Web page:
Should You Do Business With Unethical Companies?
Maybe I’ve had some sort of “Come to Jesus” moment, but this recession thing has really opened my eyes to companies with poor business ethics.
Whether it be carelessness, blissful ignorance or a seemingly infinite supply of tolerance, we consumers seem to take our hard knocks from shady companies in stride. It’s almost like we expect to be screwed over since it is common knowledge that nearly transaction we make, someone on the other end is trying to make as much profit from that transaction as possible.
Yet, for some reason, we just keep letting them hit the Screw You Economics button since that has become the new American way.
We know it’s coming, so let’s get it over with as quick as possible so we can go back to our own place, shower up and wash the after-transaction smell away like a bad one night stand.
No More Business for Bad Business Ethics
Sure it sounds like a jaded rant, but if you have been screwed over by a company, don’t you feel a little angry? Would you — should you — continue to do business with them?
After all, it’s your money they are trying to take away from you.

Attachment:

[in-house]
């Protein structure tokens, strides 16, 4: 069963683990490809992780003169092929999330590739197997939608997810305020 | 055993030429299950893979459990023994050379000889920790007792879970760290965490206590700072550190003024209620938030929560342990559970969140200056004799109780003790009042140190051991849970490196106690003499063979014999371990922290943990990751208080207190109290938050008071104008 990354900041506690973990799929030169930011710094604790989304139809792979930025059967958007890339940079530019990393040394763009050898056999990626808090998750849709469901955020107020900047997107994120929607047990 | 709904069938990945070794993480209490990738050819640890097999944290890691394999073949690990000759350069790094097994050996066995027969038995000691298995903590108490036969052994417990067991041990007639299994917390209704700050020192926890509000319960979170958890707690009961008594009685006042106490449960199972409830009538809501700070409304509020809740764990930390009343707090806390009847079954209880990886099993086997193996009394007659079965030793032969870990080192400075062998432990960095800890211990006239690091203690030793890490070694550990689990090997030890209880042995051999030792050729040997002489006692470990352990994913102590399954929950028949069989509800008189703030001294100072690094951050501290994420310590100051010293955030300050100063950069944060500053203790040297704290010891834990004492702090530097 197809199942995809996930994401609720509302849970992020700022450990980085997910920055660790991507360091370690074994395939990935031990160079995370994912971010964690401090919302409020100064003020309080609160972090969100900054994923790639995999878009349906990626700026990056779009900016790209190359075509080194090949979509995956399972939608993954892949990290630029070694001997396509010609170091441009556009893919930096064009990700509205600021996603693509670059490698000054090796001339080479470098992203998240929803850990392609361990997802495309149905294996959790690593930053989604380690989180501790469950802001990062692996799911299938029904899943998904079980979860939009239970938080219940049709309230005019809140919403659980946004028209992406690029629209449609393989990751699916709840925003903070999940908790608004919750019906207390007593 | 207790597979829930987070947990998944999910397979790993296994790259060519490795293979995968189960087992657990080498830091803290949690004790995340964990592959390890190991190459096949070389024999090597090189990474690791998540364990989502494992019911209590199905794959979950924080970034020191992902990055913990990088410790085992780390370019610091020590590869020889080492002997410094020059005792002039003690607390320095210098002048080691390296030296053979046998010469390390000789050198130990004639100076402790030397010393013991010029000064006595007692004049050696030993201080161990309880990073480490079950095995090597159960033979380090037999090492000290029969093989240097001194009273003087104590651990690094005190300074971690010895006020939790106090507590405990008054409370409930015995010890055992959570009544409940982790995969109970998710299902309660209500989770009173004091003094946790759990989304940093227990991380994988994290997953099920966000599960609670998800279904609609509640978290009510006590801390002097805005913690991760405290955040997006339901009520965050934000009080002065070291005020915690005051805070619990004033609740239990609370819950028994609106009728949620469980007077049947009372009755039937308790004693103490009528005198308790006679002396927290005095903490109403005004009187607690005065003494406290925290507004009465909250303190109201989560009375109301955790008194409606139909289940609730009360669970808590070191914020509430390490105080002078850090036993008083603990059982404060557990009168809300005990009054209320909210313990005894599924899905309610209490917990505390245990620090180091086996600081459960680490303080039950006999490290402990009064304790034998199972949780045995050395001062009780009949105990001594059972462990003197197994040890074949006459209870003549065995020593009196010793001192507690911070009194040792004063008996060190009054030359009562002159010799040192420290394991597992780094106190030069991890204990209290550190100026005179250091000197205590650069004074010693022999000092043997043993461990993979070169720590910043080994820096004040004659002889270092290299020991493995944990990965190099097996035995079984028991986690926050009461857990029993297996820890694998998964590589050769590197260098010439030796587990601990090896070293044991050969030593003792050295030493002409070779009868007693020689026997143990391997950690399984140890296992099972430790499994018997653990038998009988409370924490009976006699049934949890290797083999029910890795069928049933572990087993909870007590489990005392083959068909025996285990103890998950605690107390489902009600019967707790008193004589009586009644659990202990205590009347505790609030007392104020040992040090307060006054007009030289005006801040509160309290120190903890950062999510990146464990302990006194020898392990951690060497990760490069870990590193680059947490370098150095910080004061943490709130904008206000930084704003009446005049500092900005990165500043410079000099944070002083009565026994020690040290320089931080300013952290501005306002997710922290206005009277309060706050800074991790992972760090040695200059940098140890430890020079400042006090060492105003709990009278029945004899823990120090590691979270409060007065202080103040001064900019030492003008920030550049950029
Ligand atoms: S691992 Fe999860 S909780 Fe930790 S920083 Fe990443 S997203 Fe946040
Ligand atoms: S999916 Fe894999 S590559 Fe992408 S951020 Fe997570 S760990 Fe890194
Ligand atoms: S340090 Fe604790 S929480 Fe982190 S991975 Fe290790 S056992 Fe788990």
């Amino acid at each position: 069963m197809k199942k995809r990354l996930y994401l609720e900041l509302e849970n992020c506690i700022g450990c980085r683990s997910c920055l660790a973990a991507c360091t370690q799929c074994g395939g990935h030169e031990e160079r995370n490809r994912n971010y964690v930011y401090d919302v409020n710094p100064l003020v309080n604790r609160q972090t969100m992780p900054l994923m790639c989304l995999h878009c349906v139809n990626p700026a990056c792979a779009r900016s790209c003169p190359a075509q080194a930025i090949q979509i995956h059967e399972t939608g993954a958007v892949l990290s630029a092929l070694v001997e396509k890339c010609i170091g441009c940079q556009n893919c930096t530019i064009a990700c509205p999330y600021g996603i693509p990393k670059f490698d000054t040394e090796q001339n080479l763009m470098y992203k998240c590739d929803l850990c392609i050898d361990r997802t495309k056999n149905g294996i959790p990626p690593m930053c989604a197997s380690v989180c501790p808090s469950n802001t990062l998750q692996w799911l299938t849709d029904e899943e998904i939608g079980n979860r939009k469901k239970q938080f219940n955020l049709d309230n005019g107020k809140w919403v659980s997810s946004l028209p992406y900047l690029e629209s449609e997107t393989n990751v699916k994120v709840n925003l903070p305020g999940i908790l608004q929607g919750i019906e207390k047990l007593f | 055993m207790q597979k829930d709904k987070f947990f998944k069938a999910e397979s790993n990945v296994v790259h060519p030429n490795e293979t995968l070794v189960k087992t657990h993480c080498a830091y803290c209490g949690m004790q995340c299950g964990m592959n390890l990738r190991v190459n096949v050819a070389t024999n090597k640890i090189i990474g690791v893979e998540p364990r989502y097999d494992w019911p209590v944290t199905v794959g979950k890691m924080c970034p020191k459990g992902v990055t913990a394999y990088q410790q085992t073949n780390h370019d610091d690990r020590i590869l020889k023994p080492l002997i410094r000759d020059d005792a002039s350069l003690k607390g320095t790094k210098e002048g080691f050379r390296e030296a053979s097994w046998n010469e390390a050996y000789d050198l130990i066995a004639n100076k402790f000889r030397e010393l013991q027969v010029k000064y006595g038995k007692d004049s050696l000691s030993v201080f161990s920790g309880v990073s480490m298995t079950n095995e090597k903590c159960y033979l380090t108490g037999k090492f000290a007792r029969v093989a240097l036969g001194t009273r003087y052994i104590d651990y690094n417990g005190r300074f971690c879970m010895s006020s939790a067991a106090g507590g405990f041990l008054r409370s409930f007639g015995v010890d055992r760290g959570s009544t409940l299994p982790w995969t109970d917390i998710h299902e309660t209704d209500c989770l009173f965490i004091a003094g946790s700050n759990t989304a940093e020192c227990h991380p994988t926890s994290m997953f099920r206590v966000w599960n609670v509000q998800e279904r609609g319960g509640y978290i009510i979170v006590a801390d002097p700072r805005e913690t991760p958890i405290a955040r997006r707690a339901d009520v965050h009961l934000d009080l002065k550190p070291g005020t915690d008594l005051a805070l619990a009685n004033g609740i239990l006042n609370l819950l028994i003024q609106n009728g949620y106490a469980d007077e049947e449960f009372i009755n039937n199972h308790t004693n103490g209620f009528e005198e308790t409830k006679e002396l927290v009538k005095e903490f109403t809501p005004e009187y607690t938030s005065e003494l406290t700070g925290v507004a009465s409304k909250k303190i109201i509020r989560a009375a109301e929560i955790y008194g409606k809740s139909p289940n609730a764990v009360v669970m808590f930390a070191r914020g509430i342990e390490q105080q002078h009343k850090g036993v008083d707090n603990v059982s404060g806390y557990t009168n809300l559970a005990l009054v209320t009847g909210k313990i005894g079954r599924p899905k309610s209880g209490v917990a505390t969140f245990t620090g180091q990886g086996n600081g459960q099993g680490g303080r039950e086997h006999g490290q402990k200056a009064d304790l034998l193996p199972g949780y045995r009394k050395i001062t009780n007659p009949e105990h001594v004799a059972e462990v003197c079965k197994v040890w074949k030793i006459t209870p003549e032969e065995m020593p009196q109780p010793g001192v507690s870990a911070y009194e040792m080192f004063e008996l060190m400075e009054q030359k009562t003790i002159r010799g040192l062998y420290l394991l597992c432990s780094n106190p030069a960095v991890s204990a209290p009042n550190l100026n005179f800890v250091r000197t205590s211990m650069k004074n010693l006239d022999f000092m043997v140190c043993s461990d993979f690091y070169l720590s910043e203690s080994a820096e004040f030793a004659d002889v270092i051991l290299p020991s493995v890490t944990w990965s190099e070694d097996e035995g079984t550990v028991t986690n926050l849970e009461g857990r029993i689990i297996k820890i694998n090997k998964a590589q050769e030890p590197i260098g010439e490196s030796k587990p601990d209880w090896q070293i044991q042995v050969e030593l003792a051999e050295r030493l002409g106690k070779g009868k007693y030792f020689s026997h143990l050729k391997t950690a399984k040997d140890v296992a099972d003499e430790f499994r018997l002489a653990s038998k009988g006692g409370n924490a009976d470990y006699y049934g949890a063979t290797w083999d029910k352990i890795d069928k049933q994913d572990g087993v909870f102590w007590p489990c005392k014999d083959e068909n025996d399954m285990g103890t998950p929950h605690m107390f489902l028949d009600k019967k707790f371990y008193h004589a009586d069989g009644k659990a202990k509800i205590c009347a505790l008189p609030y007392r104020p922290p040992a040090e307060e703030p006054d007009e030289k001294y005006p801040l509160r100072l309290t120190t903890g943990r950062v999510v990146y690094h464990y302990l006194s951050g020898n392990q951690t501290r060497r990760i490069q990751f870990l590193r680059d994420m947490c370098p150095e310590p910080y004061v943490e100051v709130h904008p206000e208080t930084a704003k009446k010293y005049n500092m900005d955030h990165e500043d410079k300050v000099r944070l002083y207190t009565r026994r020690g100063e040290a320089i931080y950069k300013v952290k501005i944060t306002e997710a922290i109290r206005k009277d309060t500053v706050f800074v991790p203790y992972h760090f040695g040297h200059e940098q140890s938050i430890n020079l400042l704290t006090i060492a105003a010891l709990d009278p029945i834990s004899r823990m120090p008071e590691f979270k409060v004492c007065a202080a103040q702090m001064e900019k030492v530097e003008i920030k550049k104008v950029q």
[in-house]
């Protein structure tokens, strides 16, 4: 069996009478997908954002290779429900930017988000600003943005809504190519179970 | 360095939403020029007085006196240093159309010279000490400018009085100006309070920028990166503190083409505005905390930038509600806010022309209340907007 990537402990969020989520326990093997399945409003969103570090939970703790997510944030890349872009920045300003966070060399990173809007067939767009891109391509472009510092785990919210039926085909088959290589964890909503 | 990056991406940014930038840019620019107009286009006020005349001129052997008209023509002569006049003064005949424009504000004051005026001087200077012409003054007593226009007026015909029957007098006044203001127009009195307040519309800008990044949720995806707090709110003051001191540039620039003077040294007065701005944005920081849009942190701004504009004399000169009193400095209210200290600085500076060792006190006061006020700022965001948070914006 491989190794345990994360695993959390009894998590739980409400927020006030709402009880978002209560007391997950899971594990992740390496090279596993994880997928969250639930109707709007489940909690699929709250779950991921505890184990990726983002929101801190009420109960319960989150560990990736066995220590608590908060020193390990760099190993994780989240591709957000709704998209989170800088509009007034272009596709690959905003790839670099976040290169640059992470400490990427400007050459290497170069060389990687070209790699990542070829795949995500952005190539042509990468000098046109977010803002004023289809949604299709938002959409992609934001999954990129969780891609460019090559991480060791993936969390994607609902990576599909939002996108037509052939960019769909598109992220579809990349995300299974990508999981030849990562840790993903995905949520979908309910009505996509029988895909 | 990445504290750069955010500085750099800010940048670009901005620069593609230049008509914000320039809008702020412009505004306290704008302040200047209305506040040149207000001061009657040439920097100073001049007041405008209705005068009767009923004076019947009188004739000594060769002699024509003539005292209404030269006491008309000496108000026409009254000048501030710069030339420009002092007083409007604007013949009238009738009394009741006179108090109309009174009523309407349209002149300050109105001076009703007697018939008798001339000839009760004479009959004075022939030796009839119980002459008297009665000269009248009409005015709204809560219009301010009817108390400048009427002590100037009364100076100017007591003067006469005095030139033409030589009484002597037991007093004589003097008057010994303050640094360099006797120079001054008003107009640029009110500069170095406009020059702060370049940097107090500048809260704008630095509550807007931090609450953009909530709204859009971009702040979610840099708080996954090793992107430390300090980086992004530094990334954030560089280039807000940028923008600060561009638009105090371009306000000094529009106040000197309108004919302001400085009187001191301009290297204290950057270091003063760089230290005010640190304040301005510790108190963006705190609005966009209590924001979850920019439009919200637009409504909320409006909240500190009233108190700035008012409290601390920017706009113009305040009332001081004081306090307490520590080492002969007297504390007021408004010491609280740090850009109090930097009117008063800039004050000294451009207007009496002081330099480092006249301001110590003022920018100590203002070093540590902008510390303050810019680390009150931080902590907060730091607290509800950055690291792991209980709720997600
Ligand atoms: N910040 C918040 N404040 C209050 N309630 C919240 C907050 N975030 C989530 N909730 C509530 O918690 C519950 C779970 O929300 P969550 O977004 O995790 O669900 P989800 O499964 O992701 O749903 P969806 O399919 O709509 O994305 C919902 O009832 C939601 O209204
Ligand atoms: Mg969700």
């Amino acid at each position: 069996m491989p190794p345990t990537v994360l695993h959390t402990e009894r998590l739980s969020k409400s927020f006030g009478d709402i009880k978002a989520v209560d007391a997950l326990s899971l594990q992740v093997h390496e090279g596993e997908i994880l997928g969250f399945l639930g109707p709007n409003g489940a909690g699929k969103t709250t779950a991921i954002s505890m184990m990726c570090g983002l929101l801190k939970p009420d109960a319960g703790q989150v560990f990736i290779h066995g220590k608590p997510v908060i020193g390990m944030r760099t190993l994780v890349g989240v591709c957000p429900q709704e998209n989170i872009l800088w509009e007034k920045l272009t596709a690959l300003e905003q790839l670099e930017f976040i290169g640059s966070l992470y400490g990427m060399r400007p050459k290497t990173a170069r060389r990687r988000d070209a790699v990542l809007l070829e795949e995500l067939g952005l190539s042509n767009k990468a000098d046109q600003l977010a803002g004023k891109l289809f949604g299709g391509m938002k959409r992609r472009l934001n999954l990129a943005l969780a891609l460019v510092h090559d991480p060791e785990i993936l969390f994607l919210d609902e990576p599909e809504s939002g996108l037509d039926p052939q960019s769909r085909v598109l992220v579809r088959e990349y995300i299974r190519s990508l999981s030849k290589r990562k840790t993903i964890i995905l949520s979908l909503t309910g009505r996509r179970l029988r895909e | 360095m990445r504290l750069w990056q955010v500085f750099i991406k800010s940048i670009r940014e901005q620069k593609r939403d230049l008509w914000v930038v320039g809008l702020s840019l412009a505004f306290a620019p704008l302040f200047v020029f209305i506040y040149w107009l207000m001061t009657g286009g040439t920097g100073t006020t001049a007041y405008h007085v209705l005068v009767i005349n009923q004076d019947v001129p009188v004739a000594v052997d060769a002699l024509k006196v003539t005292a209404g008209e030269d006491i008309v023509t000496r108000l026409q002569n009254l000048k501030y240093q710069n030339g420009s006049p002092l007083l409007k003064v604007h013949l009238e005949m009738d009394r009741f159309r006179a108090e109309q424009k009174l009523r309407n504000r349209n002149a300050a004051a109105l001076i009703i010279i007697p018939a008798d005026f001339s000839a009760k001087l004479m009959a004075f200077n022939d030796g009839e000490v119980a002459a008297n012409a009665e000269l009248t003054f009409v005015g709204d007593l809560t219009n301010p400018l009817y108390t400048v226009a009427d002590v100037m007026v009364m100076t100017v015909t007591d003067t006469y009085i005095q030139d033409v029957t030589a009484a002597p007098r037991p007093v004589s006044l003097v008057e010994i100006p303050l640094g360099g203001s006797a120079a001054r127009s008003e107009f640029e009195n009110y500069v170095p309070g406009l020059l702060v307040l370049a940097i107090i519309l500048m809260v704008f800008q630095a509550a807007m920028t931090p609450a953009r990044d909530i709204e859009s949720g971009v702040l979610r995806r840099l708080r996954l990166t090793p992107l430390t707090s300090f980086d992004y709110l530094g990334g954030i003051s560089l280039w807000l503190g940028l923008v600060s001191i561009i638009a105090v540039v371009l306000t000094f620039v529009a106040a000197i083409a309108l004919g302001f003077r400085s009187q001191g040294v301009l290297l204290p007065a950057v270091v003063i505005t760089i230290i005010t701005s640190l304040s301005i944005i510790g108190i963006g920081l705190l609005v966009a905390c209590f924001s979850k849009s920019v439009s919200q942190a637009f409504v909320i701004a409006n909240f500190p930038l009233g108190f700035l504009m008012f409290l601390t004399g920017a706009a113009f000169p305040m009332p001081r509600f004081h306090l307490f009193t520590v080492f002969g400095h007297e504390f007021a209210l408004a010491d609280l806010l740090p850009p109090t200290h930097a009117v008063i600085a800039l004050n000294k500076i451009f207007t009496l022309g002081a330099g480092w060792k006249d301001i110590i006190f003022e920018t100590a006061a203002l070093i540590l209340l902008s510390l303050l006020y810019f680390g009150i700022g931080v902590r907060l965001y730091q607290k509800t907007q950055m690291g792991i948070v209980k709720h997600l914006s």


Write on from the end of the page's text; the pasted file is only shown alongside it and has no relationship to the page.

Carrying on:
Let’s try a few examples:
You Recently Bought a Pontiac Because You Wanted to Buy American. Nothing wrong with loving your country and wanting profits to stay on your native soil. But now that GM has killed off Pontiac, the cost of replacement parts will shoot higher as supply dwindles. If you keep it long enough, you might just be reliving an episode of The Dukes of Hazard by rummaging through junkyards for spare parts since they will become a rare commodity. Are you now feeling like you’ve been duped? Will other brands like Saturn follow suit?
You have Auto Insurance with AIG. After the government bailout, were you worried about not being covered? Were you ashamed to do business with poster child of the financial collapse? Worse yet, if you got in an accident, what would someone think if they saw AIG on your insurance card just days after the bailout and bankruptcy was a legitimate possibility? If I were the opposing driver, I would have probably been a little more worried.